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Everyone loves fireworks, and I hate to be a whiner, but parents should be mindful as we enter into high-pyrotechnics season. Apparently, parents of school-age boys should be most wary, based on statistics from Boston Children's Hospital:
--Approximately 58 percent of all fireworks-related injuries are burns that usually occur to the hands, head, and eyes. The majority of fireworks-related injuries (75 percent) occur during July 4 celebrations.
--Boys, especially between the ages 10 and 14, are at the highest risk of fireworks-related injuries. Children ages 4 and under are at the highest risk for sparkler-related injuries.
--The most common causes of product-related thermal burn injuries among children ages 14 and under are hair curlers, curling irons, room heaters, ovens and ranges, irons, gasoline, and fireworks.
Indeed, according to a study of fireworks-related injuries in children 19 and under from 1990-2003, published in the medical journal Pediatrics, the demographic most at-risk is a 10-year-old biy:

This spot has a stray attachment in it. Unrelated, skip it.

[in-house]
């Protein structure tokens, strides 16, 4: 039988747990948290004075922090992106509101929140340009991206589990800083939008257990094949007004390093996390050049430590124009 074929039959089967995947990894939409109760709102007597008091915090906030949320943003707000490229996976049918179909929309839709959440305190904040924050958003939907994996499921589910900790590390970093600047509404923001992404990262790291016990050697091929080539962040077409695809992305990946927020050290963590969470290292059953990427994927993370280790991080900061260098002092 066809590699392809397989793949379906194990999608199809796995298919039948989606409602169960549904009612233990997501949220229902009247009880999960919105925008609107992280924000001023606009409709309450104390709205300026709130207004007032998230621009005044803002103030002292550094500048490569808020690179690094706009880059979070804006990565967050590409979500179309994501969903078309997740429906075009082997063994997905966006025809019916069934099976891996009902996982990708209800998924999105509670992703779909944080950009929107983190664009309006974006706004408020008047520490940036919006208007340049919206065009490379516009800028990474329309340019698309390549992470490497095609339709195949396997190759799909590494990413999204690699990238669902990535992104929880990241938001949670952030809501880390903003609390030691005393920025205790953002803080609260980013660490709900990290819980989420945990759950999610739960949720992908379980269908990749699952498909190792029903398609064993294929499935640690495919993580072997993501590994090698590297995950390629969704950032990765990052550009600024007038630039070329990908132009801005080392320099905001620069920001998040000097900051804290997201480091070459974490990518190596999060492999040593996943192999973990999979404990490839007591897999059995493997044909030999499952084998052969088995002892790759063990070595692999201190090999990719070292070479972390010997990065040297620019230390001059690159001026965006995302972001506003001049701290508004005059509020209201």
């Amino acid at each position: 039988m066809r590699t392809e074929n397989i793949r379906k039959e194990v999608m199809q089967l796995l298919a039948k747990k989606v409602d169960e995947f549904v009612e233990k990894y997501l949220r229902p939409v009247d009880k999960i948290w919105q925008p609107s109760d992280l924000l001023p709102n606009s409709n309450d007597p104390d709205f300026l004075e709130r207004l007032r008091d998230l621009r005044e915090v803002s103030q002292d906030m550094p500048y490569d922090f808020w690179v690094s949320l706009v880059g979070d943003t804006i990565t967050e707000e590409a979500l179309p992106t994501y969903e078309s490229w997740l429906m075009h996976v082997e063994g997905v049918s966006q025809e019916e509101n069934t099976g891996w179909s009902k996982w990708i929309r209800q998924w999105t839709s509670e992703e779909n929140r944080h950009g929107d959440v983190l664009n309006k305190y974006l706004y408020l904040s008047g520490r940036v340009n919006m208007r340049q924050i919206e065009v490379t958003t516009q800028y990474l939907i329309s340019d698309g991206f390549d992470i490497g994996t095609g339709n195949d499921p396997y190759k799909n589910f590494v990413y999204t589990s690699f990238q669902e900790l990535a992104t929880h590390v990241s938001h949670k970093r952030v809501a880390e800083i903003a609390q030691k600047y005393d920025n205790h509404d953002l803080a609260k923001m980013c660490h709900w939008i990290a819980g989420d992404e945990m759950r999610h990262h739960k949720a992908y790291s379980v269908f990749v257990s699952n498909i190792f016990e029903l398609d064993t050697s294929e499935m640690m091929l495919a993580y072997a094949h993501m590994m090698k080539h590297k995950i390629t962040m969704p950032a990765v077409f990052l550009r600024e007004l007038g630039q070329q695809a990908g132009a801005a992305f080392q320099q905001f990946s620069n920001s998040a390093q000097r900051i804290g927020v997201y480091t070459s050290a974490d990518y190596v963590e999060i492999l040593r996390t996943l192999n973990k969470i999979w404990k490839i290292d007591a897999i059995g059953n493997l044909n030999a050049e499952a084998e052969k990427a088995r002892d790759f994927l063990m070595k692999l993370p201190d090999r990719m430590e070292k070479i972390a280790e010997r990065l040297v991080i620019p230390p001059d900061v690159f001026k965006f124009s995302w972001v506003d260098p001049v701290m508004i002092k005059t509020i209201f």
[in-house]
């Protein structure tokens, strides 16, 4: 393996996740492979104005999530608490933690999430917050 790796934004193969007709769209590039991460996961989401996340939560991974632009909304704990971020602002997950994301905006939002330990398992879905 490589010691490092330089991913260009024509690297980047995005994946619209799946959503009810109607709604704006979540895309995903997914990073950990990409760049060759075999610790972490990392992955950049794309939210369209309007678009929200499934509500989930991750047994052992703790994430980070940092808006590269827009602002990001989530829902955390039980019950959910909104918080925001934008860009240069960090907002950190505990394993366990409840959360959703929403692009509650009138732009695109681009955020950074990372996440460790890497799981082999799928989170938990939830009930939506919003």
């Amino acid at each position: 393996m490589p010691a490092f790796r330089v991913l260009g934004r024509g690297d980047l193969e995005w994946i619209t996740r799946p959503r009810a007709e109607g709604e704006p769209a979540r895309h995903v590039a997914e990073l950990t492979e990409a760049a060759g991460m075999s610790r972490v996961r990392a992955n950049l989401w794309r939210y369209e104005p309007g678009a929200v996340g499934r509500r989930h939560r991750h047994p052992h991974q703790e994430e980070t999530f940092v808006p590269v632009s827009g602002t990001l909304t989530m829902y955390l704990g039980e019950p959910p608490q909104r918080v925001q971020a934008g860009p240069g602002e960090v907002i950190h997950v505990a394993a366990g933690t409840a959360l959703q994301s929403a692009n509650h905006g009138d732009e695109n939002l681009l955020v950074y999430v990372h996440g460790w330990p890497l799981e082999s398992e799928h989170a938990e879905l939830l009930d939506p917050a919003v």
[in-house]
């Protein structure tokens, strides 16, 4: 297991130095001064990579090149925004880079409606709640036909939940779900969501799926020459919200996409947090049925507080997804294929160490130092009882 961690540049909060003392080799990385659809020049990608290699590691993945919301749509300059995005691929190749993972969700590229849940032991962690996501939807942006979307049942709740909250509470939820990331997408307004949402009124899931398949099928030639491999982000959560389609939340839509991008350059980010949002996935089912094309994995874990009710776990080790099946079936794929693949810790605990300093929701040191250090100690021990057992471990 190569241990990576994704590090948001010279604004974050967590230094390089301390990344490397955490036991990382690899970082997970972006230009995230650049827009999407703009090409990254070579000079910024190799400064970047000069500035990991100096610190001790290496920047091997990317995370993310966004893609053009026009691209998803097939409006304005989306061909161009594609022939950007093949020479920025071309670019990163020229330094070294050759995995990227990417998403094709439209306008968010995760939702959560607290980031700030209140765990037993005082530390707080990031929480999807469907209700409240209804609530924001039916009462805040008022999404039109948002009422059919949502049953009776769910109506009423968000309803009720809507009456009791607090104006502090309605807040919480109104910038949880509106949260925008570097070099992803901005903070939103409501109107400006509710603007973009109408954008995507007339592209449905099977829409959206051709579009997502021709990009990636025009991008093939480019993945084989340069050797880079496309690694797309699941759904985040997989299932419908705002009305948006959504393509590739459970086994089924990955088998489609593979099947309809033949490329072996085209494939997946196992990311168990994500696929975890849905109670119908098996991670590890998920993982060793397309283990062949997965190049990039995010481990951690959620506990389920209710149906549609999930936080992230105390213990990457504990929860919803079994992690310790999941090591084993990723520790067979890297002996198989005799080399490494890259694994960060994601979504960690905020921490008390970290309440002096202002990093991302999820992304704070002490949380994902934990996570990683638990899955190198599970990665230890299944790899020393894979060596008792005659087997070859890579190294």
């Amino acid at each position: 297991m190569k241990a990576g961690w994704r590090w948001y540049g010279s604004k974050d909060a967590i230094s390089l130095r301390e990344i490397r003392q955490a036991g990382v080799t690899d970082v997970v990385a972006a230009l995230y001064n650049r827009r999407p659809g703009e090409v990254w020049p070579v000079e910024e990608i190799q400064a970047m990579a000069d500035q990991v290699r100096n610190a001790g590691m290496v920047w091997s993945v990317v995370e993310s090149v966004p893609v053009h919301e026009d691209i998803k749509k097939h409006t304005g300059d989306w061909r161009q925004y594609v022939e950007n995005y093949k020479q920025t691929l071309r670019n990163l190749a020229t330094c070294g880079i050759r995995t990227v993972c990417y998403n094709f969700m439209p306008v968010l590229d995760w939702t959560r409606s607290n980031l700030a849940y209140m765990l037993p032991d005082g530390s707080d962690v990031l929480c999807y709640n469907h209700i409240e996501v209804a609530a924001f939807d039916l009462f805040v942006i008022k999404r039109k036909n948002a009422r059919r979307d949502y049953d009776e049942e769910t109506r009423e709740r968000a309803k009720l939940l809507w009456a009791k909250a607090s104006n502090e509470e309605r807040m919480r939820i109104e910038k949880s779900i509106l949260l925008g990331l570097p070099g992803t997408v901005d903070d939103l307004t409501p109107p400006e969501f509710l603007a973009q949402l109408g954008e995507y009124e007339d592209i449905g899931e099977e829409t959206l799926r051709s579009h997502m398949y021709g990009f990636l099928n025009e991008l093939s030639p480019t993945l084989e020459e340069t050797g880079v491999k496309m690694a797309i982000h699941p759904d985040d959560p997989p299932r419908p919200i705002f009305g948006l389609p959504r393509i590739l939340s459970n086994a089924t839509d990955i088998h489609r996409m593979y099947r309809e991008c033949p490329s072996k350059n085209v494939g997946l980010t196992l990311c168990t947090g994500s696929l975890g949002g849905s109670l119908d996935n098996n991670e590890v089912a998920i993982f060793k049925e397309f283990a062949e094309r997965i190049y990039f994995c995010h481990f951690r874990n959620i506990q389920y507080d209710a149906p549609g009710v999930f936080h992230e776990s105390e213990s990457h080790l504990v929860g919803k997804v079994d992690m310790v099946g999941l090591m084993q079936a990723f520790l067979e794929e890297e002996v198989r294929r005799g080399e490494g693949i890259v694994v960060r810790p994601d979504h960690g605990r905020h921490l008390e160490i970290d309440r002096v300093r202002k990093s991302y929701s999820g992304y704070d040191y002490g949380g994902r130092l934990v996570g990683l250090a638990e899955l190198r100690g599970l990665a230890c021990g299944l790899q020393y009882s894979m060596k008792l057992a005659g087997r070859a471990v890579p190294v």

An estimated 85,800 pediatric fireworks-related injuries were treated in US emergency departments during the 14-year study period. Injured children had a mean age of 10.8 years, and 77.9% were male.
Fireworks users accounted for 49.5% of the injuries, whereas 22.2% of the injuries were to bystanders; however, user status could not be determined in 28.3% of cases.
The overall fireworks-related injury rate decreased significantly during the study period, but subgroup analysis did not indicate consistent declines among all ages and types of fireworks.
Injuries were most commonly caused by firecrackers (29.6%), sparklers/novelty devices (20.5%), and aerial devices (17.6%). The most commonly injured body sites were the eyeball (20.8%), face (20.0%), and hands (19.8%), and the most common injury type was burns (60.3%). Approximately 91.6% of all children with fireworks-related injuries were treated and released from hospital emergency departments, 5.3% were admitted, and 2.3% were transferred to another institution. Bystanders accounted for 13.3% of admitted cases and 20.6% of transferred cases.
CONCLUSIONS. Consumer fireworks cause serious preventable injuries among pediatric fireworks users and bystanders in the United States. Parents should be advised to take their children to safer public fireworks displays rather than allowing consumer fireworks to be used by or near their children. A national restriction of consumer fireworks, in accordance with the policy recommendations of the American Academy of Pediatrics, should be implemented to reduce the burden of fireworks-related injuries among children.
With that in mind, Happy Independence Day!
This program aired on July 4, 2013. The audio for this program is not available.
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